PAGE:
From The New York Times: http://www.nytimes.com/2011/07/31/movies/new-roles-for-transgender-performers.html?ref=arts
By ERIK PIEPENBURG
Published: July 28, 2011
FOR someone whose only acting experience was playing a Boy George lookalike in a high school production of the musical “The Wedding Singer,” Harmony Santana is having an incredible year. Ms. Santana is making her big-screen debut in Rashaad Ernesto Green’s coming-out drama “Gun Hill Road,” which had its premiere in January at the Sundance Film Festival. Last month the movie made a splash on the gay film-festival circuit, opening Outfest in Los Angeles and closing Newfest in New York. It opens commercially in New York on Aug. 5.
But when Ms. Santana goes to sleep at night she does so not as a buzzed-about young starlet but as a resident of Green Chimneys, a group home in Harlem mainly for gay, lesbian, bisexual and transgender youth. Ms. Santana, who says she is in her early 20s, has been living full time as a woman only since last year.
She is the latest performer to join the tiny pool of openly transgender actors who are finding a place on screen. Her small cohort includes Candis Cayne, who appeared in the film “Stonewall” and the television series “Dirty Sexy Money,” and Laverne Cox, a reality-television star with a role in the coming Susan Seidelman film “Musical Chairs.” The most recognizable female-to-male personality today is probably Chaz Bono, the child of Cher and Sonny Bono who, while not an actor, is the subject of the documentary “Becoming Chaz.”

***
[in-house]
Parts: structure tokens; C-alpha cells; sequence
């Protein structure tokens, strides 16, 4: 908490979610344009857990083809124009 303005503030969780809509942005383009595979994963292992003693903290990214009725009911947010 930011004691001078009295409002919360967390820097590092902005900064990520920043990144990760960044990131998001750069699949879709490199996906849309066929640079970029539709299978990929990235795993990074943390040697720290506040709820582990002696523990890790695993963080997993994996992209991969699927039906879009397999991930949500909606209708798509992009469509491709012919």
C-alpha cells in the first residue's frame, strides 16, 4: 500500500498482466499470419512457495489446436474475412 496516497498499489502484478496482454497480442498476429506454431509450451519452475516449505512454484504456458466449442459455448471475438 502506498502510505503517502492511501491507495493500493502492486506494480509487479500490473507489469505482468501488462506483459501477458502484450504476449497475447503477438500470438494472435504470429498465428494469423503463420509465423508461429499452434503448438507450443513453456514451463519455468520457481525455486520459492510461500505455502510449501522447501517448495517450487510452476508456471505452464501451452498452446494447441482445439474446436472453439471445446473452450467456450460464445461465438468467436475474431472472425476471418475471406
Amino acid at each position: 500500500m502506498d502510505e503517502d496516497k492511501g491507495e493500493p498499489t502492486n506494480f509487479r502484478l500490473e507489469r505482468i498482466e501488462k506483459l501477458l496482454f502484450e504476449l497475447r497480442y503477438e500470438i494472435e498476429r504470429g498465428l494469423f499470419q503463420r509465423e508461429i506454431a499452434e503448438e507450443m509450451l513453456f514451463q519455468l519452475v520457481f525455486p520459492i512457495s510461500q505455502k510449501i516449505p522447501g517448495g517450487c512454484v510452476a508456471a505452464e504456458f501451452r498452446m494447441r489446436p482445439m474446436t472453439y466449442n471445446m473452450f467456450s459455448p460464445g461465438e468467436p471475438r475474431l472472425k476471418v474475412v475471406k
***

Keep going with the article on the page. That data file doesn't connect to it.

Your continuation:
Cross-dressing on film certainly has a long tradition, dating to the silent era when Fatty Arbuckle and others put on dresses and wigs for laughs. And Oscar nominations have been given to actors who played transgender characters, including John Lithgow (“The World According to Garp” from 1982), Jaye Davidson (“The Crying Game,” 1992) and Felicity Huffman (“Transamerica,” 2005). Hilary Swank won an Academy Award for her role in “Boys Don’t Cry” (1999).
But transgender actors are for the most part left to watch from the sidelines. It doesn’t help that in some people’s minds being a drag queen and having a transgender identity are the same thing.